I have been invited here to bring some clarity about religious violence in Georgia, to answer some questions. But I am afraid I have more questions than answers myself.
I do not understand why the fierce religious intolerance crept into the country of Georgia where religious intolerance was not a big issue in the past. (In fact religious tolerance used to be a matter of national pride. Here I can remember a song which used to be very popular during the eighties: “It does not matter where you pray, just be a gentleman”).
I do not understand why the Orthodox church and Orthodox believers do not clearly and boldly condemn when sacrilegious actions are carried out in the name of Orthodoxy, when the heads of non Orthodox people are shaved in the name of the Most Holy Trinity, in order to humiliate them, when Bibles and other Christian books are burnt publicly with wild joy, when Catholic, Evangelical Baptist and non Christian clergy are attacked physically and are publicly maltreated.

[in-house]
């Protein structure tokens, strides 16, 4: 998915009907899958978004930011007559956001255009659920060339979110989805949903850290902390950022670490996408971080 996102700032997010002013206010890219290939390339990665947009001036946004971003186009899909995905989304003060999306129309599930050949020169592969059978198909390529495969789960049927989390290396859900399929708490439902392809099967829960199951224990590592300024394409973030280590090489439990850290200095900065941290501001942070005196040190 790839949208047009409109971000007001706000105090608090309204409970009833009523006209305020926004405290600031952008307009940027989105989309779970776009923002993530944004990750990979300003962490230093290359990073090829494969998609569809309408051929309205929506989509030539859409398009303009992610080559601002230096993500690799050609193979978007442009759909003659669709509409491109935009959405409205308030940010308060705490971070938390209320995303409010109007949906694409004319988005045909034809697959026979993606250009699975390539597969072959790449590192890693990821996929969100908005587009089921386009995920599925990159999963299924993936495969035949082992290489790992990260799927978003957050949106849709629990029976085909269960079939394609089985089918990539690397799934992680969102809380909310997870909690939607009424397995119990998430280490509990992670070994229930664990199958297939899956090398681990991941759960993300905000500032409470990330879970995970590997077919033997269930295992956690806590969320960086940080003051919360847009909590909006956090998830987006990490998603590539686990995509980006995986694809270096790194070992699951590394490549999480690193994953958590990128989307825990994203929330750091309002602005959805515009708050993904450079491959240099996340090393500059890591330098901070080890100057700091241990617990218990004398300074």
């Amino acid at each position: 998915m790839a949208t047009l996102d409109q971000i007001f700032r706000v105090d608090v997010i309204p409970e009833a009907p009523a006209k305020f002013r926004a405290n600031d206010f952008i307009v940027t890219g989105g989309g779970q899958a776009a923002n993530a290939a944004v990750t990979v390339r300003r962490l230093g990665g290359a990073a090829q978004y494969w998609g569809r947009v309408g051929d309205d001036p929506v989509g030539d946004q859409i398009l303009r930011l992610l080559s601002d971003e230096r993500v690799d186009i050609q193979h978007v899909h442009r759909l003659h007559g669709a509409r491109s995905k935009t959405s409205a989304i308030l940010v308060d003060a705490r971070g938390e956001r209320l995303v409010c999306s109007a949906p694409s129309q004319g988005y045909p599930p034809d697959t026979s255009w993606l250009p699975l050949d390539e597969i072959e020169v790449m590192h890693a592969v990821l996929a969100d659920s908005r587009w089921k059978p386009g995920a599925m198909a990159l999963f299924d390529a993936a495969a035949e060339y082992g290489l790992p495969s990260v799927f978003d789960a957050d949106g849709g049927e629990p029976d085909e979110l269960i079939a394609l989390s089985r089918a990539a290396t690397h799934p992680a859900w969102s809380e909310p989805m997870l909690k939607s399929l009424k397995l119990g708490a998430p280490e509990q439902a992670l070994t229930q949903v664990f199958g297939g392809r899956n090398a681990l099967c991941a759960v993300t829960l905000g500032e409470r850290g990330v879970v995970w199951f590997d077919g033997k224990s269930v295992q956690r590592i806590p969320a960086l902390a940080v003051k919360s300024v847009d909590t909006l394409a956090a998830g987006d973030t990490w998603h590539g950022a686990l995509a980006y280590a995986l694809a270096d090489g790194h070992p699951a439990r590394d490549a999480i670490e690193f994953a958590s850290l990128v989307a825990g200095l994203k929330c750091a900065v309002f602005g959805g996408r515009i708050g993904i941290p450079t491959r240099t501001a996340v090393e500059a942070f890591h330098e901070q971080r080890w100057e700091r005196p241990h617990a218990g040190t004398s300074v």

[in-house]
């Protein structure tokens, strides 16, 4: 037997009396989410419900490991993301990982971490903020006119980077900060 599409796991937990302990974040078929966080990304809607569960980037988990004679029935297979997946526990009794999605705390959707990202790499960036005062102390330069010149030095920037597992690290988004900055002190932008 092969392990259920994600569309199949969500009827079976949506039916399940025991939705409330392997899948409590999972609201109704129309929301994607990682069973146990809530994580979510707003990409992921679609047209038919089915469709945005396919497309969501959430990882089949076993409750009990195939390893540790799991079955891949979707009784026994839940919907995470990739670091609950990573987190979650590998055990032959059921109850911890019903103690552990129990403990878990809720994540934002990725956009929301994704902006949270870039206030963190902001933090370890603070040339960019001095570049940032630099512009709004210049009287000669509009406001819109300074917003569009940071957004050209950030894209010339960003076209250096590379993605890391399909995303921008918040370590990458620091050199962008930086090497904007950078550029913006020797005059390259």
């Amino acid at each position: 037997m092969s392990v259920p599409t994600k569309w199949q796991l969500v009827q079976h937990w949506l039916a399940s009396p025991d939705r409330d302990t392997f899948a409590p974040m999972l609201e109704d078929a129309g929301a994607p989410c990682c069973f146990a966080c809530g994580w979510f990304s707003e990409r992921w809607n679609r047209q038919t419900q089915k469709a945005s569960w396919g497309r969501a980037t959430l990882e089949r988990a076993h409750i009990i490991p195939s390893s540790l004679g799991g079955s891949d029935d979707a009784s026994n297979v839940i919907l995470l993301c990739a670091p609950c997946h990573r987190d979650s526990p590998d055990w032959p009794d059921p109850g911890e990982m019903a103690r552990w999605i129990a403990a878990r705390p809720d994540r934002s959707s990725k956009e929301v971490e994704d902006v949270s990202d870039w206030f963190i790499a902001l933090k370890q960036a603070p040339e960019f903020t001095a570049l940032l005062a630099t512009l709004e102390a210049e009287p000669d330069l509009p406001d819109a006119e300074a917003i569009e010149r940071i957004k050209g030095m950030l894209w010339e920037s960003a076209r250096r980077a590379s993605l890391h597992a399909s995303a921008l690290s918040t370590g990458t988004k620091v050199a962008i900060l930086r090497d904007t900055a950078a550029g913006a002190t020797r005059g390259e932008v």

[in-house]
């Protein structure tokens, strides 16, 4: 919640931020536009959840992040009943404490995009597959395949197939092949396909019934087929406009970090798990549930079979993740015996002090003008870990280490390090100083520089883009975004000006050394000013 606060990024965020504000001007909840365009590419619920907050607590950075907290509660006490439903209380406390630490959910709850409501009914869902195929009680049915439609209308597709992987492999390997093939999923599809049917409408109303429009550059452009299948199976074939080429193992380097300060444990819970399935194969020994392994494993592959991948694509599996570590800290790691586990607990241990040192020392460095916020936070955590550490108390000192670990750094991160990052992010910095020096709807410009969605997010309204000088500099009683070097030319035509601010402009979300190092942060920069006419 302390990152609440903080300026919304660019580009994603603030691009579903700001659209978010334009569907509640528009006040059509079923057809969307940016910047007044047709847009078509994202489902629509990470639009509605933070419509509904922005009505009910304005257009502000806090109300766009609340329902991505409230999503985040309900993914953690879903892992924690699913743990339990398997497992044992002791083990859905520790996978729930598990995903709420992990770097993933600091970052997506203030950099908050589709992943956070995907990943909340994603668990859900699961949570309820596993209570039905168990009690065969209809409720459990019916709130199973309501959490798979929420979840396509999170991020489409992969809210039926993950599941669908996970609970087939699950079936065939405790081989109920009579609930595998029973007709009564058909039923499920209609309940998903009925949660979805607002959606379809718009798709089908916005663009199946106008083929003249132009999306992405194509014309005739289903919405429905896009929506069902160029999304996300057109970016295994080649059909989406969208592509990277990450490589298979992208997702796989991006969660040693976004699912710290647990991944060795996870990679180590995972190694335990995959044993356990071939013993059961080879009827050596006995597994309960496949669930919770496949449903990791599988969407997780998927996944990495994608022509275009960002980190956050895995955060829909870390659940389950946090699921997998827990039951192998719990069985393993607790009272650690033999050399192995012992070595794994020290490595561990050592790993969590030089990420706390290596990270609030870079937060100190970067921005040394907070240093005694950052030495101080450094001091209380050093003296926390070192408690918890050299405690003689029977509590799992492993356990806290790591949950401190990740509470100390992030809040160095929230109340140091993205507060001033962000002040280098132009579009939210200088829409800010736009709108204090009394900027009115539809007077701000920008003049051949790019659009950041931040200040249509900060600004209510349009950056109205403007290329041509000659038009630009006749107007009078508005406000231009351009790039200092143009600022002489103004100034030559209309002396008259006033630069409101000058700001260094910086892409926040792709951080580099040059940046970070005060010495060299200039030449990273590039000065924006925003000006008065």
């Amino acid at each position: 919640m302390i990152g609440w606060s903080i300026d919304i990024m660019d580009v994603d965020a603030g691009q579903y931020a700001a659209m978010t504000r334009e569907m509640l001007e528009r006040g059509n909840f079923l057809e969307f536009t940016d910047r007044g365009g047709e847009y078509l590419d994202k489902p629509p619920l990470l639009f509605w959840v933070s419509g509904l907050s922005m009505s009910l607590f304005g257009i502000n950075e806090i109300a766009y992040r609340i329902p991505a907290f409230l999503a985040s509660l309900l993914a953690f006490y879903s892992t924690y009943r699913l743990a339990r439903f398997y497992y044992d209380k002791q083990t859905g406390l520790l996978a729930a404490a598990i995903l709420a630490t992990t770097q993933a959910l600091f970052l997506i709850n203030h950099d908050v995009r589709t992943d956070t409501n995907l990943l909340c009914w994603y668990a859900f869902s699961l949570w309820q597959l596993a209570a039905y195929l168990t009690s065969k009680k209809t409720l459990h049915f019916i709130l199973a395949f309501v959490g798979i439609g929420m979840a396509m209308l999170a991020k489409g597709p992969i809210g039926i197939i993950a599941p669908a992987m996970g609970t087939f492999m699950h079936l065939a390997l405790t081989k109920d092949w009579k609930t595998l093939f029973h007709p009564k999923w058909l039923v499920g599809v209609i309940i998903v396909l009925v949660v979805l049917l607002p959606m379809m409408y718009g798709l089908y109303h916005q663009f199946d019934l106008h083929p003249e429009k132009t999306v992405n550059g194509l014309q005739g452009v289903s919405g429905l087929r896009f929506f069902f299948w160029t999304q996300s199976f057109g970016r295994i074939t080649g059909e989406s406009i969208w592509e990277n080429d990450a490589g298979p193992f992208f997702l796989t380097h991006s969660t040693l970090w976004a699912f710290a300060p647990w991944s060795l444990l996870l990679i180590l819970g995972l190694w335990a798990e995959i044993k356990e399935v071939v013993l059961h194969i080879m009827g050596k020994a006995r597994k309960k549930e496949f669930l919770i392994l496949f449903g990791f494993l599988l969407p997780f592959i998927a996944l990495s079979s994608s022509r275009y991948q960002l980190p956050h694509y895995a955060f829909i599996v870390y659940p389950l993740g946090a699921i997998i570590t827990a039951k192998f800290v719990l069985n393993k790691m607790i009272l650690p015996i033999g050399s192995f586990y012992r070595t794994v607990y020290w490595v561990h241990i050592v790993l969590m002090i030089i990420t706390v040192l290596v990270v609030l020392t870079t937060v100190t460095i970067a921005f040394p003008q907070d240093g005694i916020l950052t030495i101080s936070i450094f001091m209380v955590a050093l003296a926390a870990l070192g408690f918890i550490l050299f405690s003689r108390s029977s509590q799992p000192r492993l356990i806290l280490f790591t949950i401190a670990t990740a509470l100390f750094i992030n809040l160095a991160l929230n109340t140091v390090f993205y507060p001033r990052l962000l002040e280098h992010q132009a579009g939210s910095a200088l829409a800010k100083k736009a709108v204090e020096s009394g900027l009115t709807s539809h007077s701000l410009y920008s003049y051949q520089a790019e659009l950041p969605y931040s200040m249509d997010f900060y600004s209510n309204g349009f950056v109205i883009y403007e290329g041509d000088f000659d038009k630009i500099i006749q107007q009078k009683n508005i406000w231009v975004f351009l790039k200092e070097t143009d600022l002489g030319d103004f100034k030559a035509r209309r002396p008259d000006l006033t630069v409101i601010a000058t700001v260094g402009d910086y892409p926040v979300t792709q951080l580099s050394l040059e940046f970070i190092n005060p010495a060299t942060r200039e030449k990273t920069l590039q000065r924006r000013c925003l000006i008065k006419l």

I do not understand why the police are almost completely inactive when people are beaten up for their religious belief, when people’s properties are violated and belongings stolen just because they belong to a non Orthodox church or religious group. Very often they say since there is no law about religion we cannot do anything about religious violence. What a silly explanation. It is not an absence of religious legislation which causes religious violence and persecution but rather absence of culture, justice and general law.
I do not understand why authorities do nothing to put an end to the violence.
The Georgian constitution does make provision for freedom of conscience and belief.
Why is the constitution violated by the authorities? Why are the presidential decrees not implemented? Why do not authorities realize that sidelining of religious minorities is not contributing to the integrity and unity of the country which is not homogeneous neither ethnically nor religiously?